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This eBook from the Gutenberg Project consists of approximately 159 pages of information about Old Scores and New Readings.
sunlight and freshness; full, too, of a finer mystery than ever Weber dreamed of—­the mystery with which the most delicate German imagination invested the broad rivers that flowed through the black forests from some far-away land of unchangeable stillness and beauty, some “land of eternal dawn,” as Wagner calls it.  No more Mozartean music is in existence, save Mozart’s own, than that first act of “Lohengrin,” where Wagner, by dint of being Weberish, came nearer to Mozart than ever Weber came; for Weber never wrote anything which, regarded as absolute music, apart from its emotional significance, or the picture it suggests to the inner eye, is so purely beautiful as, for instance, the bit of chorus sung after Lohengrin concludes his little arrangement with Elsa.  Both the first and the second acts are full of such melodies, any two of which would prove Wagner to be the greatest melody-writer of the century; and those critics who say that Verdi is greater because his melodies are more like Mozart’s in form, would have said, had they lived last century, that Salieri was greater than Mozart because Salieri’s melodies were more like Hasse’s in form.  Perhaps the last act might be quite as exquisite on the stage, for it is even more exquisite in the score; but that we shall not know until our operatic singers abandon their vanity and their melodrama, and by reading an occasional book, and sometimes going out into the world, learn how much they themselves would gain if they always worked with artistic sincerity.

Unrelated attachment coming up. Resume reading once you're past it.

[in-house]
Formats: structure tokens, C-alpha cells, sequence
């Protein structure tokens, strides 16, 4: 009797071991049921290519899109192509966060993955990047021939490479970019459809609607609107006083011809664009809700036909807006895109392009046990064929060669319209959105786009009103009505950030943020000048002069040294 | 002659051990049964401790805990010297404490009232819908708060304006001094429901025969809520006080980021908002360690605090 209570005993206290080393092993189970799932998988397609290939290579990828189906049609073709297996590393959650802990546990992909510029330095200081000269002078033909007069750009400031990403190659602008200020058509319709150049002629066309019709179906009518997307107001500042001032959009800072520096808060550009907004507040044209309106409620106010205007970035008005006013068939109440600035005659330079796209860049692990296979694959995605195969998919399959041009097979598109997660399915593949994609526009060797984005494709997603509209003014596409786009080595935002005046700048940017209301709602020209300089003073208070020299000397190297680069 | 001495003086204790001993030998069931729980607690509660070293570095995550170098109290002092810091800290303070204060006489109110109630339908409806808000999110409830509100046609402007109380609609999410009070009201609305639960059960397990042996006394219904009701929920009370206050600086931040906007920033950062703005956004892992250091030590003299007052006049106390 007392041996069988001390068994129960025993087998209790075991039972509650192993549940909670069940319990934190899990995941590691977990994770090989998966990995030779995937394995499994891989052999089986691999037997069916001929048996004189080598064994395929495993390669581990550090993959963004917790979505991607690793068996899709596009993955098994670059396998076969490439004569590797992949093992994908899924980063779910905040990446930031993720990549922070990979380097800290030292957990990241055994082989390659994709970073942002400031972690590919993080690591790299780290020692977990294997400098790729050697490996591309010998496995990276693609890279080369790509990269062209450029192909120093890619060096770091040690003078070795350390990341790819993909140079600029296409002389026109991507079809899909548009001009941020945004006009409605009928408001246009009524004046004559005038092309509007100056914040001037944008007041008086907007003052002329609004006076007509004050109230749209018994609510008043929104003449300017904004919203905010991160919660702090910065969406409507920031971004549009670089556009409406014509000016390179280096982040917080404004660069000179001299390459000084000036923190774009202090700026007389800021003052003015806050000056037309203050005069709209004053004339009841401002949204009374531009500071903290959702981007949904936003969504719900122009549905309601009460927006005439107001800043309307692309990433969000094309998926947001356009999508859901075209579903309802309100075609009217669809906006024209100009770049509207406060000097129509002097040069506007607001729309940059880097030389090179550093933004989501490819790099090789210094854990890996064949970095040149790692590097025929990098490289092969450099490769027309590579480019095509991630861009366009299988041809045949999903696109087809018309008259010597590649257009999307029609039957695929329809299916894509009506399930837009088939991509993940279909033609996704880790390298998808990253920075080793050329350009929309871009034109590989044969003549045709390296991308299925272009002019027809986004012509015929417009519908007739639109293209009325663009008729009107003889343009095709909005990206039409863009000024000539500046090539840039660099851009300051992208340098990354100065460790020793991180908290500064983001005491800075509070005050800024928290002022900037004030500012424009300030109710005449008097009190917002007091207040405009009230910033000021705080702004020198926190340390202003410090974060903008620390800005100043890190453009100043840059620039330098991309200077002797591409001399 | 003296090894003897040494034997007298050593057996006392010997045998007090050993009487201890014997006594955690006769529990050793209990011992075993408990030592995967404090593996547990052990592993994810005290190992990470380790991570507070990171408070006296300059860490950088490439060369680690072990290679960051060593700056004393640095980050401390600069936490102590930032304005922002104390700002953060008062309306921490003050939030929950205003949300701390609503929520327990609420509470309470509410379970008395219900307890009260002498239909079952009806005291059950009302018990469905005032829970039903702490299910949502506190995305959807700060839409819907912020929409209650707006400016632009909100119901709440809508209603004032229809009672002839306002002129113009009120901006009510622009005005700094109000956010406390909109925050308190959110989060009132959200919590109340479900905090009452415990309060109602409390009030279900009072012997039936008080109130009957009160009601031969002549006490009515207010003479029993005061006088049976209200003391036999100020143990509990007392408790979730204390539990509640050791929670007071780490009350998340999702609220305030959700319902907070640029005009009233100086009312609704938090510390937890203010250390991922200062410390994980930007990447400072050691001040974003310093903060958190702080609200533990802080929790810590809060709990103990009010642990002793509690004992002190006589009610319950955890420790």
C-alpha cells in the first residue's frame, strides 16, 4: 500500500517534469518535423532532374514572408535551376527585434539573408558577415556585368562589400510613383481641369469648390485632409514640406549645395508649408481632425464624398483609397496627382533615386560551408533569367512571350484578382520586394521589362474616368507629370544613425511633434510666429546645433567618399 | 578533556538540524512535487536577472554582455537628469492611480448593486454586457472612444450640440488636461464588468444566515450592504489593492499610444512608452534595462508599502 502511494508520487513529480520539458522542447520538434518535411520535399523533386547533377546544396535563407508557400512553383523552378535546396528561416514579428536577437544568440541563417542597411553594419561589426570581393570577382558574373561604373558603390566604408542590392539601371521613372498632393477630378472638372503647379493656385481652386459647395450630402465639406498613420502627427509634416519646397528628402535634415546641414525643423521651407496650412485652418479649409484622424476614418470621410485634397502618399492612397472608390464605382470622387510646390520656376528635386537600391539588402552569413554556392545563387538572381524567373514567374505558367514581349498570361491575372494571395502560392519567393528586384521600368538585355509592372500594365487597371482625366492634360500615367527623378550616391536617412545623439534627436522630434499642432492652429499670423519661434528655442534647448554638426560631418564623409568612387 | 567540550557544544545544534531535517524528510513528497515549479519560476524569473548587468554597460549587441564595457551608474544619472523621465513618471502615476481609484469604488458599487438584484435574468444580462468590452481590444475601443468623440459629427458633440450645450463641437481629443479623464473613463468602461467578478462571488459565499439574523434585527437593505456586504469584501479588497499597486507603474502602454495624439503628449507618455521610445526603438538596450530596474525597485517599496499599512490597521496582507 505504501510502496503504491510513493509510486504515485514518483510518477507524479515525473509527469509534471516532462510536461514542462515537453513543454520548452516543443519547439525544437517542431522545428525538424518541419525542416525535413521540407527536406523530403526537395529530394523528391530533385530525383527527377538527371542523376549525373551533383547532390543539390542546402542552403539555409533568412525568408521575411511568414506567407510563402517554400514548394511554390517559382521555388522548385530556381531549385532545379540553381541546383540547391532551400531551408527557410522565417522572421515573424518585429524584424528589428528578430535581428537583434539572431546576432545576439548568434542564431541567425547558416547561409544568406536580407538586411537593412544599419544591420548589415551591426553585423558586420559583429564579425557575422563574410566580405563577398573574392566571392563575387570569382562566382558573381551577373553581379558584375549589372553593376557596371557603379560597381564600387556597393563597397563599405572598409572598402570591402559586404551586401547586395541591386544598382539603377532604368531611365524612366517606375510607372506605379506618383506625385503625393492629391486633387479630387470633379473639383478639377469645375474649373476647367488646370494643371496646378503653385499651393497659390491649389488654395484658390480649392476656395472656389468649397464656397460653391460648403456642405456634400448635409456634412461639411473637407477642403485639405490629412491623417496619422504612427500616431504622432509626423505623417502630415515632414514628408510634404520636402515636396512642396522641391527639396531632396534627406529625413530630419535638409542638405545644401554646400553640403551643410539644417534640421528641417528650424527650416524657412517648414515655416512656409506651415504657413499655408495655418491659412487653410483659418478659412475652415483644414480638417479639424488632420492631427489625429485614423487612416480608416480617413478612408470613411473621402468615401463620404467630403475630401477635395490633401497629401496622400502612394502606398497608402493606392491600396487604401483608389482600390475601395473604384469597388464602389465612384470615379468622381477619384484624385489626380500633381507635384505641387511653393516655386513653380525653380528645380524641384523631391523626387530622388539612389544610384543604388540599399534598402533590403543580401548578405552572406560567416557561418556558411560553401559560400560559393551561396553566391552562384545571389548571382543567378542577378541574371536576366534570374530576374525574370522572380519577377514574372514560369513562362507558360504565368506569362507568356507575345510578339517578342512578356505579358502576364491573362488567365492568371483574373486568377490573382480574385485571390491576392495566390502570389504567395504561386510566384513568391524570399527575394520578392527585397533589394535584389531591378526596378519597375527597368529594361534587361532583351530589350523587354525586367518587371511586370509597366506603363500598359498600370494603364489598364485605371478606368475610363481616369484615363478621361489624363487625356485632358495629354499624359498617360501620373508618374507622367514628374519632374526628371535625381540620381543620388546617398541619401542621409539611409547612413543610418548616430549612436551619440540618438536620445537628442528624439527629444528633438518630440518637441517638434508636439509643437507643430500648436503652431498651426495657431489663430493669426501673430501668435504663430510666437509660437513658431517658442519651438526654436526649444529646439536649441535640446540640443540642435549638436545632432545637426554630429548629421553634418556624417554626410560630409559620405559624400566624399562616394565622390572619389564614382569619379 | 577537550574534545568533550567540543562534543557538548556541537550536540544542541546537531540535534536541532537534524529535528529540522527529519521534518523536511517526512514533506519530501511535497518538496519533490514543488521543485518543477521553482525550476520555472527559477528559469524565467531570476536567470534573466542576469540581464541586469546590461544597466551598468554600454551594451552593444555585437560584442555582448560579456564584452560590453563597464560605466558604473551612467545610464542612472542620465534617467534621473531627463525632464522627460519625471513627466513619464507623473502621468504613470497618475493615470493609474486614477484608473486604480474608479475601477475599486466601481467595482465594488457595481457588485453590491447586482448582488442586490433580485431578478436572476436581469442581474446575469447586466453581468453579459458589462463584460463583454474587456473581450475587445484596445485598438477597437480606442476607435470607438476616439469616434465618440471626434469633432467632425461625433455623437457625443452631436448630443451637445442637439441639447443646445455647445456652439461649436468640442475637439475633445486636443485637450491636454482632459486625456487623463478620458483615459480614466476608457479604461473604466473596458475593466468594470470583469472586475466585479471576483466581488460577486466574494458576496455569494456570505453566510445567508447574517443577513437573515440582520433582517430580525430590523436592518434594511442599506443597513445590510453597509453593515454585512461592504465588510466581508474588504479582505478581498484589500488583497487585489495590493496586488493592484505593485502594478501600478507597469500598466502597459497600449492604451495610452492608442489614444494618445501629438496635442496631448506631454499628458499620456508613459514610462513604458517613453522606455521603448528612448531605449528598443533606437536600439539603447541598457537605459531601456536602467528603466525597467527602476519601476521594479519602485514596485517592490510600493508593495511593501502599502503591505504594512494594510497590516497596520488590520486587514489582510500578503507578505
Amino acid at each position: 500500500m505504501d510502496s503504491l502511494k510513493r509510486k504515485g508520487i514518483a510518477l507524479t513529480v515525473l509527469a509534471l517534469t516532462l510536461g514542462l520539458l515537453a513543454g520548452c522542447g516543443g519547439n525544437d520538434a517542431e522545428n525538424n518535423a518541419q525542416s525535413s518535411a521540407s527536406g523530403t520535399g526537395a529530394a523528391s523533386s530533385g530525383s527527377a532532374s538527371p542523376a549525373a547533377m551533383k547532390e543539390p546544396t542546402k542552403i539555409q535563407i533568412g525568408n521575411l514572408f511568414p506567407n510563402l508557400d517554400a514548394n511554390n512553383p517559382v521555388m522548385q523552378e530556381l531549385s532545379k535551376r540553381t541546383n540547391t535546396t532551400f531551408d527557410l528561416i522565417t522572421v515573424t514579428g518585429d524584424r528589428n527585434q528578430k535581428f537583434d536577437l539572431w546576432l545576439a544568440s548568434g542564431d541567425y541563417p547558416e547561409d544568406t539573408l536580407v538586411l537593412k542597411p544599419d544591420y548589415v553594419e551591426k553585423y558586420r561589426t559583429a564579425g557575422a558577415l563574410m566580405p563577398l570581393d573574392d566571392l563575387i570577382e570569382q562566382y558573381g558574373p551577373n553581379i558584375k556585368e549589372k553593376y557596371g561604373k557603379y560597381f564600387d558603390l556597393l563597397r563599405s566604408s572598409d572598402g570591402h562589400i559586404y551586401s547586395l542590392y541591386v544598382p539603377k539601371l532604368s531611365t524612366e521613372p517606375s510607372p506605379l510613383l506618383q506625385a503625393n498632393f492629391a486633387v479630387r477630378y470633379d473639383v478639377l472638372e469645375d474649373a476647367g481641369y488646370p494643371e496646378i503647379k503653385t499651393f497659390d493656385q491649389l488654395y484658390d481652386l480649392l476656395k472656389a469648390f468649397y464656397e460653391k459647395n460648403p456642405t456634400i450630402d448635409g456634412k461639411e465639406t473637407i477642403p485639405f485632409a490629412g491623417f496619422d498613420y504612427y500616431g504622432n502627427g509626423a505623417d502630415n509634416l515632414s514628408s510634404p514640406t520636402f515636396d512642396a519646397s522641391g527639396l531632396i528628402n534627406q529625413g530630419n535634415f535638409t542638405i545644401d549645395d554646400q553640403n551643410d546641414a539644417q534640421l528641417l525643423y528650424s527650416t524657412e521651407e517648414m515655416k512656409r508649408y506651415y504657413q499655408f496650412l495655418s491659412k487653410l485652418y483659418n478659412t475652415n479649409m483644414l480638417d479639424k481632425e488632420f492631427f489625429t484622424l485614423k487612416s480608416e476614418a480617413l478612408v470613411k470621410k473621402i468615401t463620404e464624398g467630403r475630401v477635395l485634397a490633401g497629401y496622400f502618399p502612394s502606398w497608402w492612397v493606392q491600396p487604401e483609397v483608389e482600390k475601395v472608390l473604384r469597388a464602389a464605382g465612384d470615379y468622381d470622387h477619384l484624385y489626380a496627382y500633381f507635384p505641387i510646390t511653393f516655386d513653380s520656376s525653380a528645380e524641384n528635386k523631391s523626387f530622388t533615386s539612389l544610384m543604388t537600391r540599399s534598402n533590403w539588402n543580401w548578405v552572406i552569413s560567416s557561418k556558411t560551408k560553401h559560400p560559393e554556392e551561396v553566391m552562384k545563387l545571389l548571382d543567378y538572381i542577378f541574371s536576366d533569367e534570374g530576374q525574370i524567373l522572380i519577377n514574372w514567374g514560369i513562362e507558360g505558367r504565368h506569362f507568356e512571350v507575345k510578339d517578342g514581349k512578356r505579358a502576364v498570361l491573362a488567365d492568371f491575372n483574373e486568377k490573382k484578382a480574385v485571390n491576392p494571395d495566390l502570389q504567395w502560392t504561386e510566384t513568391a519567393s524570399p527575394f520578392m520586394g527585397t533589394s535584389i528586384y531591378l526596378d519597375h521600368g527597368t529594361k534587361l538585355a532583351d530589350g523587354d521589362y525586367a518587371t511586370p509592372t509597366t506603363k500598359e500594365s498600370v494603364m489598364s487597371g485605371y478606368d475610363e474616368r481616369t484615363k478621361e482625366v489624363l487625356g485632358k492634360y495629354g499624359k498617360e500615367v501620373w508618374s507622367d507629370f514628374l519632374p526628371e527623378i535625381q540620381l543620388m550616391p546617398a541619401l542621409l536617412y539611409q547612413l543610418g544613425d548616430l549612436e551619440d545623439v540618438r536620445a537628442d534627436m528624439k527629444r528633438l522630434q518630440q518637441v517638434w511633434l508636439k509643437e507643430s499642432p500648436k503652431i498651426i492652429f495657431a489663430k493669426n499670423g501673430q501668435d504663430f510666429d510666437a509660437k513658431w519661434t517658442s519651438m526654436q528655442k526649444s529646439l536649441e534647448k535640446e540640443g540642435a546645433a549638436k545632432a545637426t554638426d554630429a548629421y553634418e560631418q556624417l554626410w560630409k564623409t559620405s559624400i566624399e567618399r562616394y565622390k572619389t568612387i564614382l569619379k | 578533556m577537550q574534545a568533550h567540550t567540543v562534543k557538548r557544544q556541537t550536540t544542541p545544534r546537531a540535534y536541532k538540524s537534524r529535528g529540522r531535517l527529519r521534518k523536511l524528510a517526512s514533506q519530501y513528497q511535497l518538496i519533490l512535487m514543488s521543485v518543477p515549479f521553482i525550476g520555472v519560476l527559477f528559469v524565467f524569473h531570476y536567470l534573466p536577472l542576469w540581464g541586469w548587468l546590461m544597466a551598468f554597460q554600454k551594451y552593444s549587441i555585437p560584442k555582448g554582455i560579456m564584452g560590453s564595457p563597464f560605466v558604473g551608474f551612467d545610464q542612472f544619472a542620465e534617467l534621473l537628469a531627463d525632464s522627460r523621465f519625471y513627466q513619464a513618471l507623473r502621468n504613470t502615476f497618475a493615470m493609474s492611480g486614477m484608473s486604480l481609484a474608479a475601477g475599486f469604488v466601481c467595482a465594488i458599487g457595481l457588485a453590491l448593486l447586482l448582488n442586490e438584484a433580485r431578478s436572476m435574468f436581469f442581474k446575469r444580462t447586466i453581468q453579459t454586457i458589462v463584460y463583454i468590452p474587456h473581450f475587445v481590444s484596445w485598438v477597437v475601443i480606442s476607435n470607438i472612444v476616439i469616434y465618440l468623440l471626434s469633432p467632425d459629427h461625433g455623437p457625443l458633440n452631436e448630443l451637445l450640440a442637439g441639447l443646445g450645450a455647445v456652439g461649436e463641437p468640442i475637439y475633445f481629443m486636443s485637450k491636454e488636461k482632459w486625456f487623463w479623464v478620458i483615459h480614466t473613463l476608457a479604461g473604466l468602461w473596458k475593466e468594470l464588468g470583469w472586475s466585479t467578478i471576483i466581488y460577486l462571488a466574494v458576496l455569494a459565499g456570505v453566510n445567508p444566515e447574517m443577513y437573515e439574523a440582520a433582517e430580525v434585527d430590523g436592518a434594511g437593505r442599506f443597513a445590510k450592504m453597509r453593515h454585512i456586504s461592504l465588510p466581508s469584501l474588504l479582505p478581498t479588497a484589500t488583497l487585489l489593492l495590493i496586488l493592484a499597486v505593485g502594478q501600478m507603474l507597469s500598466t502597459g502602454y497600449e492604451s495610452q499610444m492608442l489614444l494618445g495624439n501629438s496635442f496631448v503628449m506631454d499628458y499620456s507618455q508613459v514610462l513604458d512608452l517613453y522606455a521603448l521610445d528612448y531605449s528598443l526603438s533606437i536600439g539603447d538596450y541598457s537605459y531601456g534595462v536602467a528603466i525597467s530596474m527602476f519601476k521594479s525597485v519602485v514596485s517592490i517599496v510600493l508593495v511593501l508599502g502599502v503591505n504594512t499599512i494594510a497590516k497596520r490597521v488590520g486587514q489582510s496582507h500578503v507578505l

ITALIAN OPERA, DEAD AND DYING

All art forms are conventions, and all conventions appear ridiculous when they are superseded by new ones.  The old Italian opera form is laughed at to-day as an absurdity by Wagnerians, who see nothing absurd in a many-legged monster with a donkey’s head uttering deep bass curses through a speaking-trumpet; and perhaps to-morrow the Wagnerian music-drama and the many-legged monsters will be laughed at by the apostles of a new and equally absurd convention.  It is absolutely the first condition of the existence of an art that one shall be prepared to tolerate things ludicrously unlike anything to be found in real life; and when (for instance) you have swallowed the camel of allowing the heroes and heroines to sing their woes at all, it is a little foolish to strain at the gnat of permitting them to sing in this rather than in that way, when both ways are alike preposterous.  It is not, therefore, on the score of its inherent absurdity that I should throw brickbats at Italian opera, any more than with the female dress of to-day before my eyes I should insist that the women who wore the fashions of ten years ago were only fit to be incarcerated in a lunatic asylum; knowing, as I do, that the dress of ten years ago was not—­and could not be—­more absurd than the dress of to-day.  The only reasonable objection that can be brought against Italian opera is that when it is sincere it offers what no one wants, and that when it tries to offer what everyone wants it is not sincere.  I cannot quite understand what this means, but will endeavour to explain.

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